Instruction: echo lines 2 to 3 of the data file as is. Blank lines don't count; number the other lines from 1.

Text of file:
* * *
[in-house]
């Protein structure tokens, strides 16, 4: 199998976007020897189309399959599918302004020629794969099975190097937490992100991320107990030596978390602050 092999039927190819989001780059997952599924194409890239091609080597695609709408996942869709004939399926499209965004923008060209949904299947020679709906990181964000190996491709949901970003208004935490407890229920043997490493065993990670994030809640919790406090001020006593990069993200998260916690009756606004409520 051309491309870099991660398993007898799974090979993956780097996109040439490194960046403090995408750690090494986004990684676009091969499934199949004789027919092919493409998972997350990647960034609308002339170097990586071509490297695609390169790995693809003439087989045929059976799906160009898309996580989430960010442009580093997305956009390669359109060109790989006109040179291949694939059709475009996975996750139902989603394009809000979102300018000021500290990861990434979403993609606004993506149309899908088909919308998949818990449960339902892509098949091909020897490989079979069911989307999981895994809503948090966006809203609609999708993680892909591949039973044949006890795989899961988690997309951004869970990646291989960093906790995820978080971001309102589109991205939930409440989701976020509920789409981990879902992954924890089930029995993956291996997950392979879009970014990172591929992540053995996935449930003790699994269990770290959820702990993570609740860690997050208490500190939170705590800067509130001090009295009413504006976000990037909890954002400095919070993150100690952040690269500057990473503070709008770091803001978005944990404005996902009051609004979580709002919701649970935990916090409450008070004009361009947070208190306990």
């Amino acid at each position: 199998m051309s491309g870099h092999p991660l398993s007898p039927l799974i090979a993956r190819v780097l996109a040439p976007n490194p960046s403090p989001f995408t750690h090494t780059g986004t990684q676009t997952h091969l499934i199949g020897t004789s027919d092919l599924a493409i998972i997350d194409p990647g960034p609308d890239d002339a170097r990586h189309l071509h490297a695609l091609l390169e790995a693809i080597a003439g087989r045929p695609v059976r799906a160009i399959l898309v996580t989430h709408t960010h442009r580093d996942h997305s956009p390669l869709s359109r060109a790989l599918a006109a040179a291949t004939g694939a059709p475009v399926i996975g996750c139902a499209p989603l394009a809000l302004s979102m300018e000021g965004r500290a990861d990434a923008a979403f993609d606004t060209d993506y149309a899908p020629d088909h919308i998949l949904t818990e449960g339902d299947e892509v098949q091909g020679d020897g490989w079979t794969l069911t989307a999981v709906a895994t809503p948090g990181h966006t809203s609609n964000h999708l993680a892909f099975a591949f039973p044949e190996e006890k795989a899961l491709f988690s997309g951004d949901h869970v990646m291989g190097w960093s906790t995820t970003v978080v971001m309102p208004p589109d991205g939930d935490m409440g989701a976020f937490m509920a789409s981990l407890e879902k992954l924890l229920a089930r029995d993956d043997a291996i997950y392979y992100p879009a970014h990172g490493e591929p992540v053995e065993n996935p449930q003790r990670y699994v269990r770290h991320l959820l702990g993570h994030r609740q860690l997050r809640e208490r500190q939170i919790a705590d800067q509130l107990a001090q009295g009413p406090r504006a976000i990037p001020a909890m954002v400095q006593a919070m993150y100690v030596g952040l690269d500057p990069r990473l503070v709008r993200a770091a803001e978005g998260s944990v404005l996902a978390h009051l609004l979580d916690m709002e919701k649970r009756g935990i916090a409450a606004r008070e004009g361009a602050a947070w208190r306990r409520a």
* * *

């Protein structure tokens, strides 16, 4: 199998976007020897189309399959599918302004020629794969099975190097937490992100991320107990030596978390602050 092999039927190819989001780059997952599924194409890239091609080597695609709408996942869709004939399926499209965004923008060209949904299947020679709906990181964000190996491709949901970003208004935490407890229920043997490493065993990670994030809640919790406090001020006593990069993200998260916690009756606004409520 051309491309870099991660398993007898799974090979993956780097996109040439490194960046403090995408750690090494986004990684676009091969499934199949004789027919092919493409998972997350990647960034609308002339170097990586071509490297695609390169790995693809003439087989045929059976799906160009898309996580989430960010442009580093997305956009390669359109060109790989006109040179291949694939059709475009996975996750139902989603394009809000979102300018000021500290990861990434979403993609606004993506149309899908088909919308998949818990449960339902892509098949091909020897490989079979069911989307999981895994809503948090966006809203609609999708993680892909591949039973044949006890795989899961988690997309951004869970990646291989960093906790995820978080971001309102589109991205939930409440989701976020509920789409981990879902992954924890089930029995993956291996997950392979879009970014990172591929992540053995996935449930003790699994269990770290959820702990993570609740860690997050208490500190939170705590800067509130001090009295009413504006976000990037909890954002400095919070993150100690952040690269500057990473503070709008770091803001978005944990404005996902009051609004979580709002919701649970935990916090409450008070004009361009947070208190306990």
């Amino acid at each position: 199998m051309s491309g870099h092999p991660l398993s007898p039927l799974i090979a993956r190819v780097l996109a040439p976007n490194p960046s403090p989001f995408t750690h090494t780059g986004t990684q676009t997952h091969l499934i199949g020897t004789s027919d092919l599924a493409i998972i997350d194409p990647g960034p609308d890239d002339a170097r990586h189309l071509h490297a695609l091609l390169e790995a693809i080597a003439g087989r045929p695609v059976r799906a160009i399959l898309v996580t989430h709408t960010h442009r580093d996942h997305s956009p390669l869709s359109r060109a790989l599918a006109a040179a291949t004939g694939a059709p475009v399926i996975g996750c139902a499209p989603l394009a809000l302004s979102m300018e000021g965004r500290a990861d990434a923008a979403f993609d606004t060209d993506y149309a899908p020629d088909h919308i998949l949904t818990e449960g339902d299947e892509v098949q091909g020679d020897g490989w079979t794969l069911t989307a999981v709906a895994t809503p948090g990181h966006t809203s609609n964000h999708l993680a892909f099975a591949f039973p044949e190996e006890k795989a899961l491709f988690s997309g951004d949901h869970v990646m291989g190097w960093s906790t995820t970003v978080v971001m309102p208004p589109d991205g939930d935490m409440g989701a976020f937490m509920a789409s981990l407890e879902k992954l924890l229920a089930r029995d993956d043997a291996i997950y392979y992100p879009a970014h990172g490493e591929p992540v053995e065993n996935p449930q003790r990670y699994v269990r770290h991320l959820l702990g993570h994030r609740q860690l997050r809640e208490r500190q939170i919790a705590d800067q509130l107990a001090q009295g009413p406090r504006a976000i990037p001020a909890m954002v400095q006593a919070m993150y100690v030596g952040l690269d500057p990069r990473l503070v709008r993200a770091a803001e978005g998260s944990v404005l996902a978390h009051l609004l979580d916690m709002e919701k649970r009756g935990i916090a409450a606004r008070e004009g361009a602050a947070w208190r306990r409520a």